If you are afraid to even offend your enemy, you have already lost. The apologists and speech nazis are out in force again. Apparently, it is now wrong and hurtful to refer criminal vermin as thugs. Thug, thug, thug.
It is always interesting when New York metrosexuals decide to weigh in on the gun culture. We have a story about some “ridiculously expensive” custom guns that has the free-lance author scratching his head.
ALEX WAGNER: To the use of the word itself, Brittney – I mean, I think there are folks like CNN’s Erin Burnett who don’t understand why it’s offensive, and why some people are saying the ‘T’ word is the new ‘N’ word. Give us your take.
BRITTNEY COOPER, SALON CONTRIBUTOR: Sure. It’s rooted in a racialized understanding of black people. So, for instance, no one is calling the police who put this kid in a van and snapped his spine and crushed his voicebox ‘thugs’ – right? They’re only applying it to acts of violence against property – right? Acts of – and sure, acts of harassment, sure – acts of anger. But when are we going to have a language to talk about the systemic violence that white folks do in the name of anti-blackness and white supremacy in this country? We don’t have a language for that.
So this becomes a way for there to be a procession of both white people in the media who are unsympathetic; and also, the, sort of, respectable middle-class or upper-class black people who are saying, we want to maintain law and order. We want to make a distinction between us and the criminals and the thugs – the low – the lower elements of black people. We don’t want to be associated with them.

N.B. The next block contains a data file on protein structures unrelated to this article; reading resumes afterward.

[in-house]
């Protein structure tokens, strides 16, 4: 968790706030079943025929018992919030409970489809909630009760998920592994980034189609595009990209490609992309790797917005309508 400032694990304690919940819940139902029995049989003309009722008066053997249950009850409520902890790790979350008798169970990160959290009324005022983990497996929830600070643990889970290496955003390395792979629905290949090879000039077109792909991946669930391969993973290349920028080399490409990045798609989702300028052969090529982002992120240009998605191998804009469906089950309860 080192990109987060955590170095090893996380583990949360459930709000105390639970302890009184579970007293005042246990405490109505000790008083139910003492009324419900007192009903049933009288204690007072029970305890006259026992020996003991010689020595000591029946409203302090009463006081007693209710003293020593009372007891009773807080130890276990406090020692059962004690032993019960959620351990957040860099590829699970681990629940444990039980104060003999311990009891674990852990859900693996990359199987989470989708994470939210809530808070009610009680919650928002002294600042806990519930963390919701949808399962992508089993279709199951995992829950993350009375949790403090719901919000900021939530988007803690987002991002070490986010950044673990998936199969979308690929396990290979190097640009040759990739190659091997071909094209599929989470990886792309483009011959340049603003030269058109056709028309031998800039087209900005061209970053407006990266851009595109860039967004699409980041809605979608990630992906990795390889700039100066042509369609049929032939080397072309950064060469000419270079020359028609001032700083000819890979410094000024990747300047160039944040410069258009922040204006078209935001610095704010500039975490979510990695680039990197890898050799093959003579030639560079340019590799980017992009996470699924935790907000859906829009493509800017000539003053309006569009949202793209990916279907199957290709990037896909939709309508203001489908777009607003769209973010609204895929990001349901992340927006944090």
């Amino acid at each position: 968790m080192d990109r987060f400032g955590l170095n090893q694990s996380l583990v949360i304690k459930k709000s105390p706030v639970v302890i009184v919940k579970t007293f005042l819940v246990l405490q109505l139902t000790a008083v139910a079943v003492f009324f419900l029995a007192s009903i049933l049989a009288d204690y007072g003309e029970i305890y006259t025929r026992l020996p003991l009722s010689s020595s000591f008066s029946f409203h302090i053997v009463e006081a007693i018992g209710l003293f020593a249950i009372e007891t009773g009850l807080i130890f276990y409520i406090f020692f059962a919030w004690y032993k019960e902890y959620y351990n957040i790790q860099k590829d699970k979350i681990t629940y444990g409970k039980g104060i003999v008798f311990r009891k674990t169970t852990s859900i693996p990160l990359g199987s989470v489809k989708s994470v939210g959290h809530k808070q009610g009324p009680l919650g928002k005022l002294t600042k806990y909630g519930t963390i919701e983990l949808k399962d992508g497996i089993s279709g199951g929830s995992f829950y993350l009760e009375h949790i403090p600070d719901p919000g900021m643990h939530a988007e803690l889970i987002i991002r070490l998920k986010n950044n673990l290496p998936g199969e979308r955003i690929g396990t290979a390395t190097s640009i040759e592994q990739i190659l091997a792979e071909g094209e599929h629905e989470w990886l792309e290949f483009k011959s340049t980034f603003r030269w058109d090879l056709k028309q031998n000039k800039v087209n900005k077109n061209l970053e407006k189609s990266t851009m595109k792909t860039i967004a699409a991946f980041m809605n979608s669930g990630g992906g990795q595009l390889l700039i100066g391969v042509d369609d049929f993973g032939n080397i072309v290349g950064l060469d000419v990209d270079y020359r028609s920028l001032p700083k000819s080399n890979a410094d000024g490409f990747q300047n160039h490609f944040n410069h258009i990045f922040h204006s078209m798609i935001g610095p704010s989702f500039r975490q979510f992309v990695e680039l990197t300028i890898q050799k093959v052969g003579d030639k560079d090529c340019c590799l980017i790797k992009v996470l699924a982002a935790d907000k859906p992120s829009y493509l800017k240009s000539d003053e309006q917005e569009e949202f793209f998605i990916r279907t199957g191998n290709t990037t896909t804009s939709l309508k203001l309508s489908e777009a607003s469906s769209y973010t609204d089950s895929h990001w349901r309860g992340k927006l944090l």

On July 16, 2008, Gray was charged with possession of a controlled dangerous substance and possession with intent to distribute. He pleaded guilty to possession with intent to distribute and the other charges were dismissed. He was sentenced to a suspended four-year prison sentence.
All the records found here come from the Maryland Department of Justice.
For many people, few thrills in life measure up to that of firing a gun. Whether you’re a soldier of fortune in hostile territory, a police officer putting away creeps or just an executive with an hour of leisure time to spend at the range, the results can be the same — with every shot you squeeze off, the day’s stresses melt away and recede further into memory.
Of course, some view Americans’ affinity for guns as scary and dangerous, but while the debate goes on, sales soar.
The average firearm ranges in price, and for those who view them as more than just loud toys that make holes in things, they’re heirlooms; they’re works of art, and they’re examples of craftsmanship at the highest level. Prices for such weapons go way beyond those of that .38 snub at the pawnshop.
Fortune spoke to people whose stock in trade is high-end firearms, from manufacturers to collectors, and asked what kind of prices these peacemakers and boom sticks can command — and who their high-end customers are.
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Paul G. Markel has worn many hats during his lifetime. He has been a United States Marine, police officer, professional bodyguard, and small arms and tactics instructor. Markel has been writing professionally for law enforcement and firearms periodicals for nearly 20 years, and has hundreds of articles in print. A regular guest on nationally syndicated radio talk shows, Markel is a subject matter expert in firearms training and use of force.
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